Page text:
From the Window of the Rail Runner
Imagine passengers encapsulated within a shiny, new train car, gazing out on an industrial and often decayed desert landscape. It's a lush and uniquely New Mexican juxtaposition of prosperity and poverty, modernity and the pastoral—an experience possible via the state's roadrunner-themed commuter train. Already coursing across the brown and blue landscape between Belen and Sandoval County, the Rail Runner, which began its travels in the summer of 2006, arrives in Santa Fe in December. When completed, the project will have cost the state a few hundred million contentious dollars.
The upper level of the train's exceedingly cozy interior. By the end of the year laptop owners will be able to access wireless onboard.
For all of its practicality and novelty, the train also provides the state with a tremendous form of entertainment. So in light of this year’s photo contest we got in on the action and, with views from the newfangled locomotive as our subject, engaged in our own amateur digital photography.
Cement blocks (in the North Valley): Coming to a New Mexico wall near you.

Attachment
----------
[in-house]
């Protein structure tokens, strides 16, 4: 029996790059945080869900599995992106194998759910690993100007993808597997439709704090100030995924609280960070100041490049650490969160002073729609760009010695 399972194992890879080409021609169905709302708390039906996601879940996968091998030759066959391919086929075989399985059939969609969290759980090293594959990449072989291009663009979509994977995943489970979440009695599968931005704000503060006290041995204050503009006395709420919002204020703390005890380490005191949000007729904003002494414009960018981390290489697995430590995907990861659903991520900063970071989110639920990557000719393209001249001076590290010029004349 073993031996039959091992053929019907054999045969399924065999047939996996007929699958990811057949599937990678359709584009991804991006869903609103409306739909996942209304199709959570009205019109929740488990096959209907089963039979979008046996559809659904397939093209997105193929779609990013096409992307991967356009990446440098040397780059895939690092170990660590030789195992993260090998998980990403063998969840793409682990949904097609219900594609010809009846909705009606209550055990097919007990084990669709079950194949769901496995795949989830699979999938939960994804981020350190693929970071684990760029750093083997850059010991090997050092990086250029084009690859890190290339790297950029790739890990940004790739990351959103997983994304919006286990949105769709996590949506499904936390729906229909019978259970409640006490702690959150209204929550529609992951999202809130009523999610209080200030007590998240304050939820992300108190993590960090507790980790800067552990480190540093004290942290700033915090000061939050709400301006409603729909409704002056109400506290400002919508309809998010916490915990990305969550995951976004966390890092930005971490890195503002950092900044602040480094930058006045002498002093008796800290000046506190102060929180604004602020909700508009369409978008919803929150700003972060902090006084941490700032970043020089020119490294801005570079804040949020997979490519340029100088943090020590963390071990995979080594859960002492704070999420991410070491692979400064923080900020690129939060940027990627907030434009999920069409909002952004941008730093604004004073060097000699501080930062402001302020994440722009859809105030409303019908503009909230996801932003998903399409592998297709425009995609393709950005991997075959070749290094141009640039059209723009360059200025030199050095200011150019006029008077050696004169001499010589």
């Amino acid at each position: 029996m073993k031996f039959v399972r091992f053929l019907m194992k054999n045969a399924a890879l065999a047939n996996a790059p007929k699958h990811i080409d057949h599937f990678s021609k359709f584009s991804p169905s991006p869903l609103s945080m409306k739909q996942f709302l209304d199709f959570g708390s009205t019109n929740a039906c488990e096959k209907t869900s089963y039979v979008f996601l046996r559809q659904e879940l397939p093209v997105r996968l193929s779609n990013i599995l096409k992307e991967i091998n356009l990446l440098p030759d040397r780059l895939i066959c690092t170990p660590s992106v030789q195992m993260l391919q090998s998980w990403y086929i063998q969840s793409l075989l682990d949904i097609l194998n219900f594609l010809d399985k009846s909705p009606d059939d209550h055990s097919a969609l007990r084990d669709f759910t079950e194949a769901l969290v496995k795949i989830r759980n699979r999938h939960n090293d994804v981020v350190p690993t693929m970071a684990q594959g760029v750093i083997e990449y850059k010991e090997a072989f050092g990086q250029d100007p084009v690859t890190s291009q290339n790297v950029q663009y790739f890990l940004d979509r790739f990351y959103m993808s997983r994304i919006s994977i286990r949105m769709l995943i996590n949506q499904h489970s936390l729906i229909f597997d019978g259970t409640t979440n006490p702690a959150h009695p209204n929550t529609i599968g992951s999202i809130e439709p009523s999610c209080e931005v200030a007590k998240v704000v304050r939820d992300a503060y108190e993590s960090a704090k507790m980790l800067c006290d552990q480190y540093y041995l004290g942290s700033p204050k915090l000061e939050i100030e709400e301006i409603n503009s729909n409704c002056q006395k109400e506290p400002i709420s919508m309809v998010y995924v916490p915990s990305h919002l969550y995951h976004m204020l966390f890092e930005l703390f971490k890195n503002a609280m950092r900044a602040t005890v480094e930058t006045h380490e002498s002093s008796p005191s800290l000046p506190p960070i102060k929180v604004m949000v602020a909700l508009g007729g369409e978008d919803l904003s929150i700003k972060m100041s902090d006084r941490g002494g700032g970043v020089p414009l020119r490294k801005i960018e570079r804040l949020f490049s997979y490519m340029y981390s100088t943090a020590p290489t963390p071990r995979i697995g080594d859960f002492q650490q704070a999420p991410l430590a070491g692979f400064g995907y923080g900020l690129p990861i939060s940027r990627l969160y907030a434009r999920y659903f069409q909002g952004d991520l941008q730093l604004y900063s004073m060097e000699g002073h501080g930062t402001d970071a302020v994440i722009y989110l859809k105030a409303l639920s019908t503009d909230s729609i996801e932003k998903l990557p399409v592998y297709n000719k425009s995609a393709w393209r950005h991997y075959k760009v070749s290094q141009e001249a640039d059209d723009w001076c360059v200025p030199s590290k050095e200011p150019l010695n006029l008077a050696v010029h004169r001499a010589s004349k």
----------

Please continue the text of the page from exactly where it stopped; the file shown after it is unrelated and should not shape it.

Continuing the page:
Nice window there, Don. Or is that a door? Either way, you can see it for yourself just north of the Downtown Albuquerque stop.
Albuquerque, home of the world’s largest shuttlecock.
Hwy 313, also known as El Camino Real, runs alongside the train tracks from the northern portion of Fourth Street through Algodones.
Ruins just across the street from the Downtown Bernalillo station are a reminder of our colonial past.
If you look closely, you can see Boxcar Bob waving at you.
This agricultural scene captured a few weeks ago probably didn’t look much different a century back. Will it still look this way in another hundred years?
This facility is cooking up large vats of...something.
New train, old tracks.
An abundance of graffiti enhances the visual experience for passengers traveling south toward Downtown Albuquerque.
Views of the Southwestern Brewery & Ice Co. building at 601 Commercial NE. This four-story structure is one of few surviving buildings from Albuquerque’s railroad era.
The Rail Runner is bilingual. El Rail Runner es bilingue.